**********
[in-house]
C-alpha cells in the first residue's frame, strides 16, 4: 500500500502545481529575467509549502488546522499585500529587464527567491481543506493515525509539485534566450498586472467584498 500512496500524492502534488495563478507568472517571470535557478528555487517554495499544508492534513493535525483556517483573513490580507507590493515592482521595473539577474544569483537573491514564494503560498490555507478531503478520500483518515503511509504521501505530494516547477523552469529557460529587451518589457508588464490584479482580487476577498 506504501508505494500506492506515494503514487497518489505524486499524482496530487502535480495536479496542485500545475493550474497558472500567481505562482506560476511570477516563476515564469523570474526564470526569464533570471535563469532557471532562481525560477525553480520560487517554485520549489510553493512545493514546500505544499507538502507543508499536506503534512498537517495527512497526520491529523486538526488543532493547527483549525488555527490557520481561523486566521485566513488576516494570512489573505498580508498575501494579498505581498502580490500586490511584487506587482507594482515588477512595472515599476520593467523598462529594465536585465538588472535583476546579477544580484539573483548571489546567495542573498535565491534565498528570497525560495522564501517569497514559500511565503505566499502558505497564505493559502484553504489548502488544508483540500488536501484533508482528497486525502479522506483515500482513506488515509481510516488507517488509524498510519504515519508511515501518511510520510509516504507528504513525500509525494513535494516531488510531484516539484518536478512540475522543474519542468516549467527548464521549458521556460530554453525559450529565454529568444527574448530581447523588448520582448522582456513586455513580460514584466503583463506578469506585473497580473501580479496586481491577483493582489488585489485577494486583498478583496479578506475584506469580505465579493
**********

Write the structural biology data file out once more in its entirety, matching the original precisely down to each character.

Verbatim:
[in-house]
C-alpha cells in the first residue's frame, strides 16, 4: 500500500502545481529575467509549502488546522499585500529587464527567491481543506493515525509539485534566450498586472467584498 500512496500524492502534488495563478507568472517571470535557478528555487517554495499544508492534513493535525483556517483573513490580507507590493515592482521595473539577474544569483537573491514564494503560498490555507478531503478520500483518515503511509504521501505530494516547477523552469529557460529587451518589457508588464490584479482580487476577498 506504501508505494500506492506515494503514487497518489505524486499524482496530487502535480495536479496542485500545475493550474497558472500567481505562482506560476511570477516563476515564469523570474526564470526569464533570471535563469532557471532562481525560477525553480520560487517554485520549489510553493512545493514546500505544499507538502507543508499536506503534512498537517495527512497526520491529523486538526488543532493547527483549525488555527490557520481561523486566521485566513488576516494570512489573505498580508498575501494579498505581498502580490500586490511584487506587482507594482515588477512595472515599476520593467523598462529594465536585465538588472535583476546579477544580484539573483548571489546567495542573498535565491534565498528570497525560495522564501517569497514559500511565503505566499502558505497564505493559502484553504489548502488544508483540500488536501484533508482528497486525502479522506483515500482513506488515509481510516488507517488509524498510519504515519508511515501518511510520510509516504507528504513525500509525494513535494516531488510531484516539484518536478512540475522543474519542468516549467527548464521549458521556460530554453525559450529565454529568444527574448530581447523588448520582448522582456513586455513580460514584466503583463506578469506585473497580473501580479496586481491577483493582489488585489485577494486583498478583496479578506475584506469580505465579493